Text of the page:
The Hunger Games by Suzanne Collins

In June 1982, Steven Spielberg’s film E.T. the Extra-Terrestrial was drawing record crowds in theaters, and I was in college studying computer science, punk rock, and cynicism. Disillusioned by some previous big box office hits that failed to live up to their hype, I declared E.T. couldn’t possibly be as good as everyone claimed. I vowed I wouldn’t see it until the excitement was over, when I could judge it objectively and not be swayed by the mass hysteria following the film’s release. When I finally saw it one crisp October evening, I had the theater to myself. Honestly, I thought the film was sappy. As a college-age goth-in-training, I’m sure I wasn’t the film’s target audience. But who was? (Flying bicycles! Give me a break!) Yet, despite teetering between kitsch and shlock, the movie grossed $435 million.

Image of The Hunger Games book jacket

Title: The Hunger Games
Author: Suzanne Collins
Publisher: Scholastic, 2008
Audiobook: Narrated by Erin Jones
Reading time: 9h 14m

Ten years after The Hunger Games became a runaway dystopian bestseller, I decided I could finally read and evaluate it with fairness and objectivity. As an adult, I’m less cynical than my E.T.-era self. And I already knew I loved dystopian YA (young adult) fiction after I devoured Station Eleven by Emily St. John Mandel.

You might be expecting a dissertation on dehumanization or an analysis of the resurgence of archery in popular culture. Instead, this is just a book review—albeit one from the perspective of an emerging author still learning the writing craft. Larry Brooks and Blake Snyder provide lots of guidance on plot pacing and character arc. The Hunger Games is a good example of when and how far to bend those rules.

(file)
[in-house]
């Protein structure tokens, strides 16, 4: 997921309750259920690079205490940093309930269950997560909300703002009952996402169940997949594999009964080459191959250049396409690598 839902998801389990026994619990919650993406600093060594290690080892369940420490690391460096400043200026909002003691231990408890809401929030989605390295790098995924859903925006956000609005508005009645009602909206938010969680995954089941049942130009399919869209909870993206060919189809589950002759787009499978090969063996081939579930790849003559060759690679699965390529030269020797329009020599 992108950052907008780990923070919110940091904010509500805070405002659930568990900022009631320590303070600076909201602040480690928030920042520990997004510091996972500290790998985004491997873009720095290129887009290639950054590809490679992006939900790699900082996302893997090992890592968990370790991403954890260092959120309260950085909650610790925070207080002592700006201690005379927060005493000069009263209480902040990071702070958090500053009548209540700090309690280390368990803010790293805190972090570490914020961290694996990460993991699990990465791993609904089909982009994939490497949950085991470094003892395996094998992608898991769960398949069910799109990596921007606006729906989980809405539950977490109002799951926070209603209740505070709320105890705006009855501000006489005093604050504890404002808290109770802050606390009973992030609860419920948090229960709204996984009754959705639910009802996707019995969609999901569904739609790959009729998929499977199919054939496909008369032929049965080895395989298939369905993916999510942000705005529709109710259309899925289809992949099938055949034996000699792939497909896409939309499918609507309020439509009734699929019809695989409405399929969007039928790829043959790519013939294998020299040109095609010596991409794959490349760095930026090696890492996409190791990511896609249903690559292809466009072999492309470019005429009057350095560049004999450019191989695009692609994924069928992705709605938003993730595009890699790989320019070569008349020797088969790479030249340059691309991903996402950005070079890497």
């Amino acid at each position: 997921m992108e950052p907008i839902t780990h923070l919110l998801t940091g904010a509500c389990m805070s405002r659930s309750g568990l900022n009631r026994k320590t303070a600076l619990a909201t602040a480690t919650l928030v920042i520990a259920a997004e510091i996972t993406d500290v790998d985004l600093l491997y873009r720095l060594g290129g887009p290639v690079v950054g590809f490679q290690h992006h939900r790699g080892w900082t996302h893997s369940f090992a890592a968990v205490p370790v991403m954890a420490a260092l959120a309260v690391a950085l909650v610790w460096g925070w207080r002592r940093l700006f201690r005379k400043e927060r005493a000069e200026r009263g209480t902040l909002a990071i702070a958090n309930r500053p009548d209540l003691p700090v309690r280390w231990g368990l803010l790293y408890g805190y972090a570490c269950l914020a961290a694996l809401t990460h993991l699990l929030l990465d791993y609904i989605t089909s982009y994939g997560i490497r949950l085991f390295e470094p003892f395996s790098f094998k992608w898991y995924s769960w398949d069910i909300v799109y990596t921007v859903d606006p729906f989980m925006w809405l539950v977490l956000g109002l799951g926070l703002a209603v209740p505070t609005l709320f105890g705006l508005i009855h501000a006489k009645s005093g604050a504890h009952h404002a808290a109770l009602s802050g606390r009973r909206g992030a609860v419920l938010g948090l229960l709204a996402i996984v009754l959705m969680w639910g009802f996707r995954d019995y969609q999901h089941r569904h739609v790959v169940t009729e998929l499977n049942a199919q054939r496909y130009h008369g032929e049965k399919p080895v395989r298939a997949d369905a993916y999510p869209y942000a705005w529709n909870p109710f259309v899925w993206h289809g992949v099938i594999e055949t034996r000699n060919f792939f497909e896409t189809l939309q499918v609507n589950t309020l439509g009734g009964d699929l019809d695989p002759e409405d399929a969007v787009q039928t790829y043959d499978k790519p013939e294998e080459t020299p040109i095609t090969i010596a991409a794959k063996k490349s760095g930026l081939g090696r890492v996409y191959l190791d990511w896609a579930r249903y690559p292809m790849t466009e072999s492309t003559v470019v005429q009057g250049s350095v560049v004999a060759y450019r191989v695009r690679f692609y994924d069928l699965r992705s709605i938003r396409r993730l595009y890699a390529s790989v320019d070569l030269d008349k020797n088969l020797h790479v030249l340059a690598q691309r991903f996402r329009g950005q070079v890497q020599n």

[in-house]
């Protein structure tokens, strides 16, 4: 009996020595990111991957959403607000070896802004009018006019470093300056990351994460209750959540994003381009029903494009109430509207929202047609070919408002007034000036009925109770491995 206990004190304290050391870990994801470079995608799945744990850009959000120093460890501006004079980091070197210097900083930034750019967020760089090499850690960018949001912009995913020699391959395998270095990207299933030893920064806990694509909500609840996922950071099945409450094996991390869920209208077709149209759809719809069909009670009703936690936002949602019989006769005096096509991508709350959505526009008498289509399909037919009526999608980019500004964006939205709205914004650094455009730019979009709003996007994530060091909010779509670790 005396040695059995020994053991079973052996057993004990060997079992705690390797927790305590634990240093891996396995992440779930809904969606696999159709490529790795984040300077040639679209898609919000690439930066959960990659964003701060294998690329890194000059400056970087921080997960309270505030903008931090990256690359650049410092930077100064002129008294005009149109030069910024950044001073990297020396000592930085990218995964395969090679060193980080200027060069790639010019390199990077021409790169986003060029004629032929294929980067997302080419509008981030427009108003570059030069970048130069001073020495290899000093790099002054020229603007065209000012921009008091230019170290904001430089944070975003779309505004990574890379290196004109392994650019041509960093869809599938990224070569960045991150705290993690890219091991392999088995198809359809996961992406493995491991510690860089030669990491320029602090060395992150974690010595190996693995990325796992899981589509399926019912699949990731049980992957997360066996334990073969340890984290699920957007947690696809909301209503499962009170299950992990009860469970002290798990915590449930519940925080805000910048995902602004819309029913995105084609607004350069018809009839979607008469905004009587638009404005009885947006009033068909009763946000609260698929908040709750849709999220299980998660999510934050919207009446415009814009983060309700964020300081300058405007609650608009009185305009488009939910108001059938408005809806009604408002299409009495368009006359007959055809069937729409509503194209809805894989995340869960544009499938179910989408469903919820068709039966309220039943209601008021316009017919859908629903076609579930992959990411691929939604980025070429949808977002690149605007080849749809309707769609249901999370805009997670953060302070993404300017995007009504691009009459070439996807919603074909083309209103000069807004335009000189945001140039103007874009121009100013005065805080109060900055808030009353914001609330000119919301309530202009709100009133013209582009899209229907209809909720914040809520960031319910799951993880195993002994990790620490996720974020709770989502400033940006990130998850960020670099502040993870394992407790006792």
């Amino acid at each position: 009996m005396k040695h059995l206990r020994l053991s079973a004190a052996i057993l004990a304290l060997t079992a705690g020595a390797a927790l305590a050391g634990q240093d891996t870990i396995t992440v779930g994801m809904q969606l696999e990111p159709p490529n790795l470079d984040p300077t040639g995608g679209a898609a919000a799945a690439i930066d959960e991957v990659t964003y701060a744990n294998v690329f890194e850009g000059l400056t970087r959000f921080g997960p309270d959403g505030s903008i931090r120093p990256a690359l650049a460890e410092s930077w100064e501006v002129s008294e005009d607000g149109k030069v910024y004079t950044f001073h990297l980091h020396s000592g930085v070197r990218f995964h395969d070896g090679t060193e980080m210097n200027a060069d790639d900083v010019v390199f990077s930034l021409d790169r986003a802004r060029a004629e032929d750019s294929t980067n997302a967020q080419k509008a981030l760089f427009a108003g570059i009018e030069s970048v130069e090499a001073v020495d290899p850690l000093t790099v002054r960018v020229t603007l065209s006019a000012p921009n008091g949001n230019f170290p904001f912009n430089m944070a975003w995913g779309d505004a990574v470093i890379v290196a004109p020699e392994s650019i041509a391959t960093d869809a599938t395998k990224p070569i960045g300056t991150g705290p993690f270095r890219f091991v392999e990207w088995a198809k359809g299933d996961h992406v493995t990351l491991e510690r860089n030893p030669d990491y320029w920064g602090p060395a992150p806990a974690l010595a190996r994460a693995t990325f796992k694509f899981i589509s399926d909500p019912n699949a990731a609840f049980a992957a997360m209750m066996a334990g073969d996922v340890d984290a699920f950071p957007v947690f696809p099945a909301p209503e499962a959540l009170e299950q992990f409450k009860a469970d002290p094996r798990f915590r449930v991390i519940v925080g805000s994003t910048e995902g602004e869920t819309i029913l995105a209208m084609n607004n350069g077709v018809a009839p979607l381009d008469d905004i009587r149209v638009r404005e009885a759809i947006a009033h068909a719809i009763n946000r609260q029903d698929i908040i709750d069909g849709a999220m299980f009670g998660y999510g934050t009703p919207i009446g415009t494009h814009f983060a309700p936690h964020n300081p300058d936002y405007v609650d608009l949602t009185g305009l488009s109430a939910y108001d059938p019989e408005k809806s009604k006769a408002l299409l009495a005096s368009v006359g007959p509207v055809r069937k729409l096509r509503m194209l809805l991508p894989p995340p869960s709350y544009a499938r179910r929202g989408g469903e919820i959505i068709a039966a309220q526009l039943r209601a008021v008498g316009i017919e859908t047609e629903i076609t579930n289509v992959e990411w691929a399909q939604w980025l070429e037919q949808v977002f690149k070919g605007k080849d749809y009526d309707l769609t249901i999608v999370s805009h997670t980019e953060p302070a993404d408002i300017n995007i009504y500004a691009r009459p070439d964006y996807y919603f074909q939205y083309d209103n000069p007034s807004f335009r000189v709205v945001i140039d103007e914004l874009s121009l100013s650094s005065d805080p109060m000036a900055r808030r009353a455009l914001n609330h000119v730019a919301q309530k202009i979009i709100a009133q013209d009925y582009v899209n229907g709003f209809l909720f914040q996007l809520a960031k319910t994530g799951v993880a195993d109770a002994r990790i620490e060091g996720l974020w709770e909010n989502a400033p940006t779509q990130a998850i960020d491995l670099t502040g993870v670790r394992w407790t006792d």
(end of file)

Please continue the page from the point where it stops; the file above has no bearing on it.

I liked it. The biting commentary on our entertainment values, wealth gap, and government out of control were all well done. The story’s reality show nature was eerily prophetic of our current US president, a former reality TV star. It resonates with readers today in ways Collins could not have foreseen. These are the things that make a good dystopian novel.

But the story had some flaws.

In case you’ve been living under a rock, you already know that The Hunger Games places the protagonist Katniss in an arena with 23 other teens for a fight to the death. By making the arena large, Collins made room for characters to avoid each other, which added opportunity for relationships, dialog, and character growth. But she sacrificed the claustrophobic immediacy of Alien, The Shining, or even the Minotaur myth she cited as inspiration.

Collins assembled the story in three roughly equal-sized parts. This created a beautiful symmetry and gave the story a unique feel that set it apart from other books. Peeta announced his love for Katniss one-third of the way into the story. According to Brooks and Snyder, that plot point arrived late, but Collins aligned it with the act break and made it work. It was a stunning revelation and powerful plot twist, even if part one did drag on a little too long.

The Hunger Games might be a good first book in a trilogy but is somewhat handicapped as a standalone novel. The plot followed the classic hero’s journey storyline, with an unsatisfying twist—the book ended before Katniss returns home wiser and more experienced. Instead, the story terminated with a hook to purchase the next book. This might be good marketing, but it’s not a good way to end a novel. It was Star Wars without Luke Skywalker getting his medal. It was The Hobbit with Bilbo never returning to Hobbiton. It was Pee Wee’s Big Adventure without Pee Wee watching his biopic at the drive-in.